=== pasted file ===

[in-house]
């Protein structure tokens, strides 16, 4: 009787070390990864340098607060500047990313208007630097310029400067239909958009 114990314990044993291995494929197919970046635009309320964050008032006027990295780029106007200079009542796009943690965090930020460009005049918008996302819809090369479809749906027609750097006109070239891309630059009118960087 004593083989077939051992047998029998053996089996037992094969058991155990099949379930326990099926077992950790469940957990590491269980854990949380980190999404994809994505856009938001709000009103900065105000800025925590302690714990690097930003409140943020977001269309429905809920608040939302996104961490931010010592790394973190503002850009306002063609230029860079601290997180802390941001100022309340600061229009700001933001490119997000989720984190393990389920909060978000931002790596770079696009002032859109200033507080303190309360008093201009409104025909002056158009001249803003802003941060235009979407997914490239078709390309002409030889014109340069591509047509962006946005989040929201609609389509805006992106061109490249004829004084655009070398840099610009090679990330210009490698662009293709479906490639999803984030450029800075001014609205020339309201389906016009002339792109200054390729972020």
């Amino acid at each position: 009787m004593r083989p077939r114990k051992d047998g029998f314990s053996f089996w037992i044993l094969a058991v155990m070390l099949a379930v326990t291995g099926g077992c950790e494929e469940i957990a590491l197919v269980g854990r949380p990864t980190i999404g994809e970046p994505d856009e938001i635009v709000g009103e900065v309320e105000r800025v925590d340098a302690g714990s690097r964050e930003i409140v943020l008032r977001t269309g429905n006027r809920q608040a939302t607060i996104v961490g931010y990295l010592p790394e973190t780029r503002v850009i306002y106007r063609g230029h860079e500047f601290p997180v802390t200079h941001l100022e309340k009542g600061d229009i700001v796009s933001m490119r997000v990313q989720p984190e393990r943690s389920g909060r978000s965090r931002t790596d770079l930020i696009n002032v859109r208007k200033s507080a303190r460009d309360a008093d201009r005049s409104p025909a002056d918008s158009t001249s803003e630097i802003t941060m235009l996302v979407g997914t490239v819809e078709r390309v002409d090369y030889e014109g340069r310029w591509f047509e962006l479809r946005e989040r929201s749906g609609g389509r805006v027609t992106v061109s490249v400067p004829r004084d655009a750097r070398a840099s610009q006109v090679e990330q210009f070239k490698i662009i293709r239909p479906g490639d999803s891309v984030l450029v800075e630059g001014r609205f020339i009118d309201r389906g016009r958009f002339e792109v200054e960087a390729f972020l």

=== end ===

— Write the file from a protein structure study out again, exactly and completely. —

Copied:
[in-house]
């Protein structure tokens, strides 16, 4: 009787070390990864340098607060500047990313208007630097310029400067239909958009 114990314990044993291995494929197919970046635009309320964050008032006027990295780029106007200079009542796009943690965090930020460009005049918008996302819809090369479809749906027609750097006109070239891309630059009118960087 004593083989077939051992047998029998053996089996037992094969058991155990099949379930326990099926077992950790469940957990590491269980854990949380980190999404994809994505856009938001709000009103900065105000800025925590302690714990690097930003409140943020977001269309429905809920608040939302996104961490931010010592790394973190503002850009306002063609230029860079601290997180802390941001100022309340600061229009700001933001490119997000989720984190393990389920909060978000931002790596770079696009002032859109200033507080303190309360008093201009409104025909002056158009001249803003802003941060235009979407997914490239078709390309002409030889014109340069591509047509962006946005989040929201609609389509805006992106061109490249004829004084655009070398840099610009090679990330210009490698662009293709479906490639999803984030450029800075001014609205020339309201389906016009002339792109200054390729972020």
């Amino acid at each position: 009787m004593r083989p077939r114990k051992d047998g029998f314990s053996f089996w037992i044993l094969a058991v155990m070390l099949a379930v326990t291995g099926g077992c950790e494929e469940i957990a590491l197919v269980g854990r949380p990864t980190i999404g994809e970046p994505d856009e938001i635009v709000g009103e900065v309320e105000r800025v925590d340098a302690g714990s690097r964050e930003i409140v943020l008032r977001t269309g429905n006027r809920q608040a939302t607060i996104v961490g931010y990295l010592p790394e973190t780029r503002v850009i306002y106007r063609g230029h860079e500047f601290p997180v802390t200079h941001l100022e309340k009542g600061d229009i700001v796009s933001m490119r997000v990313q989720p984190e393990r943690s389920g909060r978000s965090r931002t790596d770079l930020i696009n002032v859109r208007k200033s507080a303190r460009d309360a008093d201009r005049s409104p025909a002056d918008s158009t001249s803003e630097i802003t941060m235009l996302v979407g997914t490239v819809e078709r390309v002409d090369y030889e014109g340069r310029w591509f047509e962006l479809r946005e989040r929201s749906g609609g389509r805006v027609t992106v061109s490249v400067p004829r004084d655009a750097r070398a840099s610009q006109v090679e990330q210009f070239k490698i662009i293709r239909p479906g490639d999803s891309v984030l450029v800075e630059g001014r609205f020339i009118d309201r389906g016009r958009f002339e792109v200054e960087a390729f972020l």